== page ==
This is where Befunge gets interesting. The v moves the program flow to the second line, and the < changes the direction so now we’re moving right-to-left. We take the 2020 and add the four numbers together with +++ (2+0+2+0) to get 4. But before we finish with the calculation, the v again moves us down a line and the < keeps us moving to the left. The main reason for this change in direction is to move the program flow around our Softeq and Innovation comments. There’s no comment indicator in Befunge like in most languages…comments are just put into sections of the code that aren’t executed, so we simply move the code around them.
Here’s the path of execution for the program
On this line, we push an 8 and then multiply it with our 4 from the previous line, resulting in 32. The comma , operator outputs this to the screen, and ASCII 32 is a space character. The v moves us down another line, and the > changes our direction now to the right.
We multiply 25* for 10, which is ASCII for Line Feed, and then push a string of characters onto the stack. If you read this string backwards, you’ll get a hint of what we’re about to do here. The colon : operator duplicates the last value on the stack, so now we have two H’s, and the v moves us down, where we’re about to start a loop.
Because this is Befunge, we will literally loop on the page. The underscore _ operator pops a value off the stack, which is one of those two H’s, and if the value is not zero, execution moves to the left, where the comma , outputs the second H, and the colon : again duplicates the latest value on the stack, which is now the letter e. The v, >, and ^ arrows now loop us around back to the underscore _ and the process repeats. The second e is popped off the stack, and it isn’t zero, so we again move left, where the first e is now output via the comma , operator and the colon : duplicates the a, and around we go again. We stay in this loop until all letters are output, and then that ASCII 10 line feed, and we reach our zero from the beginning of the program. The underscore _ evaluates the zero, and since it is zero we move right instead of left, ending the loop. The @ operator means “end the program”.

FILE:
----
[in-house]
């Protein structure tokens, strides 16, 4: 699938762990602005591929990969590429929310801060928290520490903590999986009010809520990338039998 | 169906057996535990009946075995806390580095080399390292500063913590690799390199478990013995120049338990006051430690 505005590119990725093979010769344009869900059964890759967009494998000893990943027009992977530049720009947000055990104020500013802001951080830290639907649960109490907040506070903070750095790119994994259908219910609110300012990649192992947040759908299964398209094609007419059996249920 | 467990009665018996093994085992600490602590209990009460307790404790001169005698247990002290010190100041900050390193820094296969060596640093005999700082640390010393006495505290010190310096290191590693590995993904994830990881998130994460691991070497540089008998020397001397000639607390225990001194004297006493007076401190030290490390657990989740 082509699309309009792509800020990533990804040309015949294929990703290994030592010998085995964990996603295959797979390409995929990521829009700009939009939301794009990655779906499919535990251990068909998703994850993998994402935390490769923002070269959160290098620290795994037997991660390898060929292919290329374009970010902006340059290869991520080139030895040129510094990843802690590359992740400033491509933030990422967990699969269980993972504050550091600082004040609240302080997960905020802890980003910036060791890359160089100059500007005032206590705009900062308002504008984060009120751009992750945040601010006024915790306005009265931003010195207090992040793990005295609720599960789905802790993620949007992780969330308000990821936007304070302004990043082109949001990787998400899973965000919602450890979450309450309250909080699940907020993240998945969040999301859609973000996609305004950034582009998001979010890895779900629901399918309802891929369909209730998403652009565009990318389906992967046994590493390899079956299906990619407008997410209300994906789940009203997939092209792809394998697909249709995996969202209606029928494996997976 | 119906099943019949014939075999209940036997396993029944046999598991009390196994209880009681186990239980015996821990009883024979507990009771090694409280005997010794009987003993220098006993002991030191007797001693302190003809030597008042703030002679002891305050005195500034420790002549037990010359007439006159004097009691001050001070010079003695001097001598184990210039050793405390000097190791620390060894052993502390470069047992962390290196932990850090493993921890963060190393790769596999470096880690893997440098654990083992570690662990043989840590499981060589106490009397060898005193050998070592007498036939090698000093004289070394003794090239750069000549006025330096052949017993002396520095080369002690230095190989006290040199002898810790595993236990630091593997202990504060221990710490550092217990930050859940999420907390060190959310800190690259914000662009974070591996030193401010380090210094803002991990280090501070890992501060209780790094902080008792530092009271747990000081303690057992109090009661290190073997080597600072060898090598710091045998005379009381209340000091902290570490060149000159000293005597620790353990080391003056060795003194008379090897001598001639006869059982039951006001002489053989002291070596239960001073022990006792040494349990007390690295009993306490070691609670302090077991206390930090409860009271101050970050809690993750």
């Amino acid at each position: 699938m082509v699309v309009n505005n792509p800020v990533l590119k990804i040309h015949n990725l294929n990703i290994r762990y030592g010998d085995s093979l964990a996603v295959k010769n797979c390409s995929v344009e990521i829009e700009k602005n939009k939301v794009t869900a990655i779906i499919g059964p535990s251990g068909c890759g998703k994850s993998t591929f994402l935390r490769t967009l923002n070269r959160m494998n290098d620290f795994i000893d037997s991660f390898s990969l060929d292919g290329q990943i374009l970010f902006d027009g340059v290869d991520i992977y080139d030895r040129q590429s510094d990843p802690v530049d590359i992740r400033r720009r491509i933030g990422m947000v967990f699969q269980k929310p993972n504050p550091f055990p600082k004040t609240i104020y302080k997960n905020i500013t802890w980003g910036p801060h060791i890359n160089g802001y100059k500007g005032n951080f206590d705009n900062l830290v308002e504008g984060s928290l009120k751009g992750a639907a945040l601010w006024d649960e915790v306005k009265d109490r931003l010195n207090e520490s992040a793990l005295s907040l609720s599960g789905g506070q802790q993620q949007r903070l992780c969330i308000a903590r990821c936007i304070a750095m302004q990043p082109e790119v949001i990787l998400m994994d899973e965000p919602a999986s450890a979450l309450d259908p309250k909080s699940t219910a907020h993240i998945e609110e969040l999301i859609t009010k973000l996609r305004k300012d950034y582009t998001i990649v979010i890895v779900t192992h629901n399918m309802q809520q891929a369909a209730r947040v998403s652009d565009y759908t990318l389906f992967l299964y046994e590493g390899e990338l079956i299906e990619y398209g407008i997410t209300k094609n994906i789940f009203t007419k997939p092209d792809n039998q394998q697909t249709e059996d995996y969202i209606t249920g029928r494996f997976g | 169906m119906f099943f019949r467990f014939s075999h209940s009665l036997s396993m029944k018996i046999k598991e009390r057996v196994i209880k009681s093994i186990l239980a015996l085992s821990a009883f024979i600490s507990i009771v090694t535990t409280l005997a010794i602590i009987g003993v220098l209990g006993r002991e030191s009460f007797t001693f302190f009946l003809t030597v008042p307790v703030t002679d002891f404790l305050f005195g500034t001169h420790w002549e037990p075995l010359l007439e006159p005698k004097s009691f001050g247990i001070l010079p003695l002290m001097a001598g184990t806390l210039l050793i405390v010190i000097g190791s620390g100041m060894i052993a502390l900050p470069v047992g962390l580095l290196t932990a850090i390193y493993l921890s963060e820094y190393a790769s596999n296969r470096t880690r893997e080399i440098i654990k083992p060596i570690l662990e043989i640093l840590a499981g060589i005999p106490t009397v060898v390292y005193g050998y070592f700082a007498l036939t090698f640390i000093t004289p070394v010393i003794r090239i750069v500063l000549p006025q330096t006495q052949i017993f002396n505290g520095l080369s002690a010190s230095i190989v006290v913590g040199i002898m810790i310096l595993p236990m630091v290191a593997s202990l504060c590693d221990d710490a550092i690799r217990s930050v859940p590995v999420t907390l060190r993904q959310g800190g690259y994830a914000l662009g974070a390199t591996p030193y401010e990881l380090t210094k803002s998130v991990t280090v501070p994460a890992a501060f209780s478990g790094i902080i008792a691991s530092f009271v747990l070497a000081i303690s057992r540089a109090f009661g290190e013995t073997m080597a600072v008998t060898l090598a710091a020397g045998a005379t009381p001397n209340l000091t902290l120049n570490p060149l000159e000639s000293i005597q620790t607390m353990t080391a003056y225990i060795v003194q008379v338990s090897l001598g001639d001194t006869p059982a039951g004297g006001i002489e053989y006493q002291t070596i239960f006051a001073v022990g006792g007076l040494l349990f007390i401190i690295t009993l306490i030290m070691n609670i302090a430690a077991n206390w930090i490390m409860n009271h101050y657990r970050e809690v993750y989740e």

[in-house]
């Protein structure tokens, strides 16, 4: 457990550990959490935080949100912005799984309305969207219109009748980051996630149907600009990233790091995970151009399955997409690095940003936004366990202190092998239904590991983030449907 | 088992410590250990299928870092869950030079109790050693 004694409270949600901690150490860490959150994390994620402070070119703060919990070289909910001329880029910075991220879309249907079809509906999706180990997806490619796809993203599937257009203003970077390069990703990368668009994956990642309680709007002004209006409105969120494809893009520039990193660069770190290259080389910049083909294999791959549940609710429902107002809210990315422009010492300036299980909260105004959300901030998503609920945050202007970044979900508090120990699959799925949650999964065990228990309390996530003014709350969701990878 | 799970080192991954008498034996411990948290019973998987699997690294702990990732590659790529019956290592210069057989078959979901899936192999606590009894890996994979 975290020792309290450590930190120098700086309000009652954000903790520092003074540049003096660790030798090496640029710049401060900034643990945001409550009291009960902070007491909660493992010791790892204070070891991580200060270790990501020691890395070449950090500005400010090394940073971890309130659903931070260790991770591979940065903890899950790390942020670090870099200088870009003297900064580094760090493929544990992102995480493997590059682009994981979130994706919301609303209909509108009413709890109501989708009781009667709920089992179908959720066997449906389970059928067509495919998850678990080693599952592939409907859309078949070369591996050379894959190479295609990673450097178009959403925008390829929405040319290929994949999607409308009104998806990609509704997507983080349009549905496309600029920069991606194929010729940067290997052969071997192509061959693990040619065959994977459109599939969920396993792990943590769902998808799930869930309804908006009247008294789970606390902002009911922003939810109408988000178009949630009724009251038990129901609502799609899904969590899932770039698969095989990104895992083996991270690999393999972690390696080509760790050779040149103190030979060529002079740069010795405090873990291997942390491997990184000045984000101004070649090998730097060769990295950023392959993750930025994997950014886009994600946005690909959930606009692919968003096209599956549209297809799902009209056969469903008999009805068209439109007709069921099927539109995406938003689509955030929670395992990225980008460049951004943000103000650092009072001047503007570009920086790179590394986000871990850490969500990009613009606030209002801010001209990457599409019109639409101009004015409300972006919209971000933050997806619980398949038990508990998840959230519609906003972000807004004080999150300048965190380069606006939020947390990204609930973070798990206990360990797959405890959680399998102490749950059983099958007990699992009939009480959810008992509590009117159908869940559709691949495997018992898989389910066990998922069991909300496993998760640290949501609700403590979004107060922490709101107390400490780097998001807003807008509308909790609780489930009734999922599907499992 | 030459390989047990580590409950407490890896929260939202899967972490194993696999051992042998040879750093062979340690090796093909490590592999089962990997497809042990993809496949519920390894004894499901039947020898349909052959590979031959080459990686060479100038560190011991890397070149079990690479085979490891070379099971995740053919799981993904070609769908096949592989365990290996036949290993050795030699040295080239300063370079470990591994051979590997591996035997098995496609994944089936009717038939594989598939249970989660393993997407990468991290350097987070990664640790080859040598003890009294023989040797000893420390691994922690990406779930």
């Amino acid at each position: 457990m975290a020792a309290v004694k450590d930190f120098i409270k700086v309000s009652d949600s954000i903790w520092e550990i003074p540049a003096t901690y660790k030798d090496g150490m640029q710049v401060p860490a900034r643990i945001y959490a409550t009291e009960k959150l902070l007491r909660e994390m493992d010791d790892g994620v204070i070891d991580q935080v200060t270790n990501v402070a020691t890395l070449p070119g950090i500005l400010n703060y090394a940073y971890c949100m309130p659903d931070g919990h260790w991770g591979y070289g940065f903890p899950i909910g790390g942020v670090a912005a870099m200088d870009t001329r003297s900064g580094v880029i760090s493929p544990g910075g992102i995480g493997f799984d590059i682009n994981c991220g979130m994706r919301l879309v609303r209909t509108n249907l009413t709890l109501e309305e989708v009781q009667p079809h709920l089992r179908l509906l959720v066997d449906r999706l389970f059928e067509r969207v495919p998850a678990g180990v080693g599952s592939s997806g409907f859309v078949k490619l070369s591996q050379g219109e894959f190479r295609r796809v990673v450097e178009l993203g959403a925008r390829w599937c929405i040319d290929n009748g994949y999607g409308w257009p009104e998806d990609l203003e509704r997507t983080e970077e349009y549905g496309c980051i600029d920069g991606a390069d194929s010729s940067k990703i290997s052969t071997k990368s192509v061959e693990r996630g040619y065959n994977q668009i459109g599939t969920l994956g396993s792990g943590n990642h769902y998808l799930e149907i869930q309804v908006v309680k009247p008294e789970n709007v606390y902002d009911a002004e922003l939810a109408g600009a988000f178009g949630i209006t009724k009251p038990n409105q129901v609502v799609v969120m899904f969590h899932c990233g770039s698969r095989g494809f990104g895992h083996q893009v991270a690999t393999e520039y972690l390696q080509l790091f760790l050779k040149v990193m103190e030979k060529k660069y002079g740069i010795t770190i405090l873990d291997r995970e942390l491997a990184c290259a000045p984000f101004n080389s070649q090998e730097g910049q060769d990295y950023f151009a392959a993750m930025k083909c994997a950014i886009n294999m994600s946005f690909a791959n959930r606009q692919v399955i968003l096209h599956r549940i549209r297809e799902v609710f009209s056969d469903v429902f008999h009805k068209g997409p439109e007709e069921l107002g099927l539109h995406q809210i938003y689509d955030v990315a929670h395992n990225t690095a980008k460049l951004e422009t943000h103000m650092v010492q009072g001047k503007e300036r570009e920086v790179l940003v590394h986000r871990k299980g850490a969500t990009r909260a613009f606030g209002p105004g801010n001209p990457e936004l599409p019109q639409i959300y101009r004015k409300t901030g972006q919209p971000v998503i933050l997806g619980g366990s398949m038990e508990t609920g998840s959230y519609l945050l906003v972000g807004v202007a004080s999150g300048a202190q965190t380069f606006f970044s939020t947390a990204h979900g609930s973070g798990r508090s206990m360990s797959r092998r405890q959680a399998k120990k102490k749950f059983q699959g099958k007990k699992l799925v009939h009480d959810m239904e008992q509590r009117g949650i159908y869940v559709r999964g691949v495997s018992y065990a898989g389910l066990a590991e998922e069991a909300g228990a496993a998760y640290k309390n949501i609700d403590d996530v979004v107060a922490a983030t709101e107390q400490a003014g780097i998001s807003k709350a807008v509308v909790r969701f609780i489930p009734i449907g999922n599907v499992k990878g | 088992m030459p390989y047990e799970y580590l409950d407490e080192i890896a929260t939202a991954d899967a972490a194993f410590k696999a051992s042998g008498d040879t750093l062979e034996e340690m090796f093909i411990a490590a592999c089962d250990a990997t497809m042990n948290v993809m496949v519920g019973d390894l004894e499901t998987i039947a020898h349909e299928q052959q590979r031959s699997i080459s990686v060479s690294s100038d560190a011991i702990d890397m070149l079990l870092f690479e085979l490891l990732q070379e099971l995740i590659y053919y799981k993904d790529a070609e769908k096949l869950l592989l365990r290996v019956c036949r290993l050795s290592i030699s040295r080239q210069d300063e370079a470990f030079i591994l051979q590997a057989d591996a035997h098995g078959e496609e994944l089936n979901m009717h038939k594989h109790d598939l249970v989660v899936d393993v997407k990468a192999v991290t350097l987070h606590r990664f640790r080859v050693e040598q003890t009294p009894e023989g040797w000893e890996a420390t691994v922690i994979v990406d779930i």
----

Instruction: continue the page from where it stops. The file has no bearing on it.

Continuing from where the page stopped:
The final output to the screen from this bit of code is “5 Hearts”…the rank and suit of this card. Easy, right? ☺ Thankfully you don’t need to know any of the programming languages to play with this deck of cards, as the rank and suit are clearly shown.
If you want to write some of your own Befunge code, or try to run the code on this card and step thru the program, check out this HTML5 Befunge interpreter.
We hope you enjoy playing the game of Cribbage with some friends or family over the holidays, or at least enjoy some Cracker Jacks. We wish you and yours a very Merry Christmas!
Christopher A. Howard
Founder and CEO, Softeq